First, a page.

Making research work in your school: embedding a culture of evidence-informed practice
I set myself a challenging goal when I was appointed Leader of Research at John Ferneley College last summer — to embed a culture of research within my school, in which all teachers are enabled and empowered to use research to inform their practice. Whilst of course such an ambition can never be fully realised, as we can all always use research even more to inform our teaching, I have managed to massively increase teachers’ engagement with research school-wide, to the extent that my Headteacher will be promoting my role to a trust-wide position in the coming academic year.
I have achieved this through a combination of methods including providing teachers with the tools to conduct their own research on topics that interest them; acting as a ‘research role model’ who summarises and shares key aspects of research on a school-wide basis; initiating a school-wide method for disseminating research on the Microsoft forum tool Yammer; researching all new initiatives suggested by SLT and feeding back on ‘what the research says’; running Research Meets for staff to share research both departmentally and cross-departmentally; and operating an escalating model by beginning with a small, committed Research Team who then lead projects across the school.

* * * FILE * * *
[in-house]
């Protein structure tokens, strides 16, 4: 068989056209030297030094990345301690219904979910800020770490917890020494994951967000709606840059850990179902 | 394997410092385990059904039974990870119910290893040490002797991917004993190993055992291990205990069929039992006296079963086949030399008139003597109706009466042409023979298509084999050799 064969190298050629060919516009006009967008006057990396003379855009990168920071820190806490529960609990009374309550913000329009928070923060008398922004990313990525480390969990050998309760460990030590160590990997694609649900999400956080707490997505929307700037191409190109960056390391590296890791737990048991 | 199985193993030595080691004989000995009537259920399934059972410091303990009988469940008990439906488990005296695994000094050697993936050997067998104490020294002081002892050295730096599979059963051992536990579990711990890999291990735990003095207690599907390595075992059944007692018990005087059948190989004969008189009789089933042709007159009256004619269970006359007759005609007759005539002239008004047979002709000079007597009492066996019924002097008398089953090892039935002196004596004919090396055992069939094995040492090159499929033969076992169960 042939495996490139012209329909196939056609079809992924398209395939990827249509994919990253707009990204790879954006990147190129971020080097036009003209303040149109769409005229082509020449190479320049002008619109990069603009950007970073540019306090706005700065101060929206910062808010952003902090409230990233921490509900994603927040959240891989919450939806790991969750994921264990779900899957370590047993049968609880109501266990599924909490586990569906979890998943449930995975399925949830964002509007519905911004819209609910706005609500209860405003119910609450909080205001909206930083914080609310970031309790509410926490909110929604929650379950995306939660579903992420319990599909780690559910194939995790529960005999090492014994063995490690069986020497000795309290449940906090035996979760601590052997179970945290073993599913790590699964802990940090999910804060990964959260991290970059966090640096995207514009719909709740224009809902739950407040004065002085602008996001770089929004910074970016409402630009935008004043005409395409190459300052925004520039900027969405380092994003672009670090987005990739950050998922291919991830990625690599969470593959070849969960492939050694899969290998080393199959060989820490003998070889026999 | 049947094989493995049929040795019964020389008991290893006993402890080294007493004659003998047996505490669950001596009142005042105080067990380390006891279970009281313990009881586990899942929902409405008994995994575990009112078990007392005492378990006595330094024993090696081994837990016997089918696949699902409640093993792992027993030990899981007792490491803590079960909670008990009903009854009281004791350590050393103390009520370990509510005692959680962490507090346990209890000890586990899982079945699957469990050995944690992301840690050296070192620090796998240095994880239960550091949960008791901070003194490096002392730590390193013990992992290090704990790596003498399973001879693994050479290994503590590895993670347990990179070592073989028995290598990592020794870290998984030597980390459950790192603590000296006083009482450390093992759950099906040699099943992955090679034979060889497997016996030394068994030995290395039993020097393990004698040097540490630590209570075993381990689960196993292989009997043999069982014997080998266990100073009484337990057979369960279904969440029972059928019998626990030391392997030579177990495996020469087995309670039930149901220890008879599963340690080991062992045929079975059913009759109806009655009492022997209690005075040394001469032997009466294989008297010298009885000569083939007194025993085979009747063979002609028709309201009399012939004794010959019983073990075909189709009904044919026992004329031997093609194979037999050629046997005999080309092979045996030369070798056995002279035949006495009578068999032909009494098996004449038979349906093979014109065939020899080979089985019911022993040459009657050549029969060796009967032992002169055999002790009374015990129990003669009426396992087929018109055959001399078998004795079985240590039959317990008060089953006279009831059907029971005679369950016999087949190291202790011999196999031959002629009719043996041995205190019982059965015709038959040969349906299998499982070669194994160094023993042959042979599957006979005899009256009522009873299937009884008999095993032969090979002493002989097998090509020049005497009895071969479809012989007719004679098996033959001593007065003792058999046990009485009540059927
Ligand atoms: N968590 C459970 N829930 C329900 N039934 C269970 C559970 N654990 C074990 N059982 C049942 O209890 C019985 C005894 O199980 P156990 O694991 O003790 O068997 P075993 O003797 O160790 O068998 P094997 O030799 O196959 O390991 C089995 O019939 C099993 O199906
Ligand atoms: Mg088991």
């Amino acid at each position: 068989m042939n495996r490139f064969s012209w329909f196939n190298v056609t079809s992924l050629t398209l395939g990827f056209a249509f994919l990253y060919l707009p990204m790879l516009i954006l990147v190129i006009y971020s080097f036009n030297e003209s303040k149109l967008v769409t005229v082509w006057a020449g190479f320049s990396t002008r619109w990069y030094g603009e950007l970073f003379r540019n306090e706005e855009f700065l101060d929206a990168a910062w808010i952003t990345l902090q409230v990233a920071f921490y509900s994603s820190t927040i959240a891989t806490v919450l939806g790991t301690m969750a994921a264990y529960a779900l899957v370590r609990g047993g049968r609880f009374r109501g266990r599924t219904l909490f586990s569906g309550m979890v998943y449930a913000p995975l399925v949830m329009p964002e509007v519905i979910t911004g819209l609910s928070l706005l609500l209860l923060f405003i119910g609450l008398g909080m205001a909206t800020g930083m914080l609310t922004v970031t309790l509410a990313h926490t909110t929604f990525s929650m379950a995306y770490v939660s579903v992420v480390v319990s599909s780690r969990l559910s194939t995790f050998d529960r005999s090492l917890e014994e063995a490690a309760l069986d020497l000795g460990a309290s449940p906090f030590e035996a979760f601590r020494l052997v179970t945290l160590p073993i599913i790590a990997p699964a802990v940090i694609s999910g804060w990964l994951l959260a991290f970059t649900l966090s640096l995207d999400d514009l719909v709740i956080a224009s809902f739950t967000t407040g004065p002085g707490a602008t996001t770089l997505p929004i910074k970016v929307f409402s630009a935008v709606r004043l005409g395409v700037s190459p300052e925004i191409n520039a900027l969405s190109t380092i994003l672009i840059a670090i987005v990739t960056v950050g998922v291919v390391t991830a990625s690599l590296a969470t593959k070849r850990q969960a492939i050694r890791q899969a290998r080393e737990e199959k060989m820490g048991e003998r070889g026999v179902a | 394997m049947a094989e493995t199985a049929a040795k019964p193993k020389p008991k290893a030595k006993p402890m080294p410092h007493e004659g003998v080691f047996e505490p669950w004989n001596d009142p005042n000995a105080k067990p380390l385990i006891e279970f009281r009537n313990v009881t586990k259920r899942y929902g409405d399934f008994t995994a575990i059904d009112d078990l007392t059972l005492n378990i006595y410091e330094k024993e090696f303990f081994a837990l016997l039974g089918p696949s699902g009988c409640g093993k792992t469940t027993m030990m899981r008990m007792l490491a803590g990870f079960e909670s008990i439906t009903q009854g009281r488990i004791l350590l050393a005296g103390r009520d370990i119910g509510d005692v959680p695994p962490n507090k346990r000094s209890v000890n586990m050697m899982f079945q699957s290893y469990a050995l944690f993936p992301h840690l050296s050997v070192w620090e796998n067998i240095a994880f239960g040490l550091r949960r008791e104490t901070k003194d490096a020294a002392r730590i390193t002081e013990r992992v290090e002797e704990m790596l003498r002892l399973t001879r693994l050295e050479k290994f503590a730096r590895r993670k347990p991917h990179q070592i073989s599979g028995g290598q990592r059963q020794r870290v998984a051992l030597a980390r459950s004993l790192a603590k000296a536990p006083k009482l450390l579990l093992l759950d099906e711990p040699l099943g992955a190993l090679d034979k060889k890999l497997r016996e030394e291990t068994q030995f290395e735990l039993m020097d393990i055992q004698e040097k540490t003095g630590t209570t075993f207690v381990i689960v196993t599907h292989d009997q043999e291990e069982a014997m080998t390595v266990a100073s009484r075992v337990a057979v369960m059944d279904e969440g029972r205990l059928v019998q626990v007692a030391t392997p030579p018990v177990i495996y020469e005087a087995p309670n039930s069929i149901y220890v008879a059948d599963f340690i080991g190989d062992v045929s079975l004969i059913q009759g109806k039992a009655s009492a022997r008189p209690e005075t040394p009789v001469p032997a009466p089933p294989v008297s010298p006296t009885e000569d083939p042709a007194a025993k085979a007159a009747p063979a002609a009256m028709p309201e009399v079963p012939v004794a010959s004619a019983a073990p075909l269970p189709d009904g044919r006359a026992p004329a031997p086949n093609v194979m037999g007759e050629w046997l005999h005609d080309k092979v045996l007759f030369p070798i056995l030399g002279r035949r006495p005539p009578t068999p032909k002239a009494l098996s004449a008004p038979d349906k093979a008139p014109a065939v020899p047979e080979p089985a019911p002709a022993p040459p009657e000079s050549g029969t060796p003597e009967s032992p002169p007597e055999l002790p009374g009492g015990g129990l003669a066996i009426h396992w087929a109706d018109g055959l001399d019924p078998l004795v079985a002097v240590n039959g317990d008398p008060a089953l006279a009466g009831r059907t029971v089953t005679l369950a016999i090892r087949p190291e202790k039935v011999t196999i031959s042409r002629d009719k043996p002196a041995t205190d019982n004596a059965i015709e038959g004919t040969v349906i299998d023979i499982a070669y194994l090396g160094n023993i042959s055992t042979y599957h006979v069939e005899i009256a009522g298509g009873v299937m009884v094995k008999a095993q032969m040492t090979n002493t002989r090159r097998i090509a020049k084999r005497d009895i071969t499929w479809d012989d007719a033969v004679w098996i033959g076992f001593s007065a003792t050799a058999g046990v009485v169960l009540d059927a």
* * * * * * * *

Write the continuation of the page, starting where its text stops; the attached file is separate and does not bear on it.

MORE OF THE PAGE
I would like to lead a session explaining how I have achieved the goal of beginning to embed research in practice at John Ferneley College, in order to enable other teachers to inspire others to engage with research.
I currently lead research in my school, a role which will be expanded across the academy trust in August. My role is to distil key research findings and disseminate these school-wide, manage and support staff to lead their own research projects, develop links with universities, inspire and motivate teachers to use research in their own practice, and to develop John Ferneley College as a school in which all practice is evidence-informed.
Previously I was Second in English, and before that an English teacher. I have a Master in Creativity, Arts, Literacies and Learning in which I gained a Distinction. My own research has previously been published in NATE’s ‘English in Education’ journal and ‘Teaching English’ magazine.